Older women face some tough financial inequalities, that paint a grim future as they continue to age. “The lower wages faced by so many women magnify over time. So, if you are earning lower wages in your 20s and 30s, imagine the lower wages you are still going to be earning in your 40s and 50s,” says Lisa Rowan, personal finance expert at The Penny Hoarder.
Lower wages early in your career have the potential to follow you your entire life. That means less money to use in your budget, less money to save, and less money to invest. Young women may be focusing on learning to budget and building credit, which is important, but it’s also important to focus on how much money you earn compared to the men at your same career and experience level. “You might know the statistic that women tend to make 79-cents on the dollar compared to men, but that is the statistic for white women. For African American women it is 63-cents to the man’s dollar for their counterpart, and for Hispanic women, it is 54-cents to the dollar, “says Rowan.
Those are national stats. The stats for the standard woman wage gap in Oklahoma is 74-cents to every man’s dollar, and the numbers are lower still for women of color. Wage disparities also widen with age. According to the Harvard Business Review, a 2017 study shows young college educated women make 89-percent of what their male counterparts make, but by the time they are nearing their 50s, their male counterparts are making 55-percent more in the same career.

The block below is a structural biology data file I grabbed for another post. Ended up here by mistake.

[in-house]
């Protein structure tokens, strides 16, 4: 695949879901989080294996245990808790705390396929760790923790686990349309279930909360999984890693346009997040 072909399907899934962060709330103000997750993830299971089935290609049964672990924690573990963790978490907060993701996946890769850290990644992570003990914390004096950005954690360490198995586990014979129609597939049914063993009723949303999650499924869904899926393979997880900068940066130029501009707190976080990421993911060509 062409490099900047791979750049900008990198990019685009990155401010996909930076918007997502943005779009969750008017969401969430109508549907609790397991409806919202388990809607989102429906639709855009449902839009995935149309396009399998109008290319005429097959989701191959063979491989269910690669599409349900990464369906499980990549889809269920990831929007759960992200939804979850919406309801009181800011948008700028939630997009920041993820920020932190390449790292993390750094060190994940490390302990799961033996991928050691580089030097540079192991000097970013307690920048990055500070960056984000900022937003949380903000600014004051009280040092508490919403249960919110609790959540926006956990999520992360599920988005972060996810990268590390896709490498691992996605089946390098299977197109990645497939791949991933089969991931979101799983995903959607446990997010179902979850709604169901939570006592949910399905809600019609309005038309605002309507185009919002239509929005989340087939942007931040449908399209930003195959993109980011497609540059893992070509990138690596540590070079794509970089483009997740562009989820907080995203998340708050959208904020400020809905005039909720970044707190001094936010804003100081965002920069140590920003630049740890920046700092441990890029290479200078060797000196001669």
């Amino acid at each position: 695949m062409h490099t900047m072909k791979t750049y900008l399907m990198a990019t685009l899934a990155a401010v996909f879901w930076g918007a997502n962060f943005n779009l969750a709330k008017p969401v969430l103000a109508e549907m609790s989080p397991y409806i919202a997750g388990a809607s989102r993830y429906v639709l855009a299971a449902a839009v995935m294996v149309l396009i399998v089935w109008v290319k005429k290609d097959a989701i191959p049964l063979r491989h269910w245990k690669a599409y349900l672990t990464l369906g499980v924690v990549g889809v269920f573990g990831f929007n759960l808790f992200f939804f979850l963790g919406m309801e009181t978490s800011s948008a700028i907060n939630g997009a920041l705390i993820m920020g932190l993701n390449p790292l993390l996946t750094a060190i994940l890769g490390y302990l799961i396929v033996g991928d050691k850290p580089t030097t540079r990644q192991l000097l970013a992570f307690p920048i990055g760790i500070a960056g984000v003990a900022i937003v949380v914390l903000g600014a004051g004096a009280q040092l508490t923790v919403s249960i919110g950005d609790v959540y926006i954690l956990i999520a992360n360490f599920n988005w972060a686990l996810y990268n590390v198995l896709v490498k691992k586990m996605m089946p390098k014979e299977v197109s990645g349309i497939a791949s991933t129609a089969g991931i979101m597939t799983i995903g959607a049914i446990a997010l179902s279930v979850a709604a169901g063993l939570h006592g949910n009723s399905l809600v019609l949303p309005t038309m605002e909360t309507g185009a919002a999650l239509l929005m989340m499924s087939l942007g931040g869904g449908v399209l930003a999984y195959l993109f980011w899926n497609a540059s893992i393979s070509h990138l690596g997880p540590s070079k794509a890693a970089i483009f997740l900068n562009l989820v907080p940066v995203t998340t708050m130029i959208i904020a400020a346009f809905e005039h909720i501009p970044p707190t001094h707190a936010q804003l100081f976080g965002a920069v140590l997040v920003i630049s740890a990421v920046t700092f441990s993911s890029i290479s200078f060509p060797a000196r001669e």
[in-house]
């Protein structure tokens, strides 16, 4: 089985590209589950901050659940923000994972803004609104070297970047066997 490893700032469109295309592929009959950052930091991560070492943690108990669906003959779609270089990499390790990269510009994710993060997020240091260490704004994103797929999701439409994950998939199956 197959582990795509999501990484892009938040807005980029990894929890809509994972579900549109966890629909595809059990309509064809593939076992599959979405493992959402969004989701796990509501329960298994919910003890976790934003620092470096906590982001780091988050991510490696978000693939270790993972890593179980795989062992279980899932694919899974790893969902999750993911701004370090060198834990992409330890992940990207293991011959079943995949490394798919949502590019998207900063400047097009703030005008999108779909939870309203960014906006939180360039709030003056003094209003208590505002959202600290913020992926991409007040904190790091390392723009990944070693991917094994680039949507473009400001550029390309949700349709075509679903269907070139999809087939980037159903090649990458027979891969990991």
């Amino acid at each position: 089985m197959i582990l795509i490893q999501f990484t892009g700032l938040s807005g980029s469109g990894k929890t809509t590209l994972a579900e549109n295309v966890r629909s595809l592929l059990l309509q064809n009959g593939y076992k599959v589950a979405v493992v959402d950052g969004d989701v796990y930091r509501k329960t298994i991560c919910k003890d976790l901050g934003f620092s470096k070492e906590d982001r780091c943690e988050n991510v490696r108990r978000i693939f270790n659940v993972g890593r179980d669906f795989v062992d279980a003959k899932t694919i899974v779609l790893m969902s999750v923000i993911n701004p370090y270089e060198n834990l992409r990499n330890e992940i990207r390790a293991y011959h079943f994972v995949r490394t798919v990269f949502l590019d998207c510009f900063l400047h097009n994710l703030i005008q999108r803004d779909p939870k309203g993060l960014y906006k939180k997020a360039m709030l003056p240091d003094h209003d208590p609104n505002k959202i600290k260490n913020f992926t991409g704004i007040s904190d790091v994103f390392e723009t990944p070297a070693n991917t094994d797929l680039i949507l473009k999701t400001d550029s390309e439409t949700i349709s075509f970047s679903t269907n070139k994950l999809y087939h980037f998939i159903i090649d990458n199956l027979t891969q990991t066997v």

Aggressive advocacy in yourself, and being familiar with wage ranges is important. In your 40s and 50s, or later in your career, it is also important to focus on investing and retirement. If your company has a 401(K) match, make sure you are taking advantage of the benefit. It is also important to have a few thousand dollars saved in case of an emergency.
Financial literacy isn’t something that you do once and forget about. It is something that you revisit throughout your life, as your life changes,” says Rowan Refreshing your financial literacy can mean reading a book on finances and even taking free or low cost financial literacy classes. Anyone can feel more confident being their own advocate.